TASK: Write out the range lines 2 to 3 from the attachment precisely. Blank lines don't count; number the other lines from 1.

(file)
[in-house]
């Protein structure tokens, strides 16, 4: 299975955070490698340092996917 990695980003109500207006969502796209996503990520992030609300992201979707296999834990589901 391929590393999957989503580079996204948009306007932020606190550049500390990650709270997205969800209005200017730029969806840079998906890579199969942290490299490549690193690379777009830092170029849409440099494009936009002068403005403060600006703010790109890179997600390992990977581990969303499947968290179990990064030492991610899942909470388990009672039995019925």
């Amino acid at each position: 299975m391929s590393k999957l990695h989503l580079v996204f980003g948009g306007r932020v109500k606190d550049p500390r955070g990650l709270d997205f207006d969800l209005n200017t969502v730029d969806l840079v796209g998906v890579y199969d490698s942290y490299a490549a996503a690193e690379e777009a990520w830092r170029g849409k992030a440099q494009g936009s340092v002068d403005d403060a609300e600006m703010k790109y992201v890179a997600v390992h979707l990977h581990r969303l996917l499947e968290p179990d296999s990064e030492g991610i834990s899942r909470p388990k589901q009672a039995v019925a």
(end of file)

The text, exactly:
């Protein structure tokens, strides 16, 4: 299975955070490698340092996917 990695980003109500207006969502796209996503990520992030609300992201979707296999834990589901 391929590393999957989503580079996204948009306007932020606190550049500390990650709270997205969800209005200017730029969806840079998906890579199969942290490299490549690193690379777009830092170029849409440099494009936009002068403005403060600006703010790109890179997600390992990977581990969303499947968290179990990064030492991610899942909470388990009672039995019925």
């Amino acid at each position: 299975m391929s590393k999957l990695h989503l580079v996204f980003g948009g306007r932020v109500k606190d550049p500390r955070g990650l709270d997205f207006d969800l209005n200017t969502v730029d969806l840079v796209g998906v890579y199969d490698s942290y490299a490549a996503a690193e690379e777009a990520w830092r170029g849409k992030a440099q494009g936009s340092v002068d403005d403060a609300e600006m703010k790109y992201v890179a997600v390992h979707l990977h581990r969303l996917l499947e968290p179990d296999s990064e030492g991610i834990s899942r909470p388990k589901q009672a039995v019925a």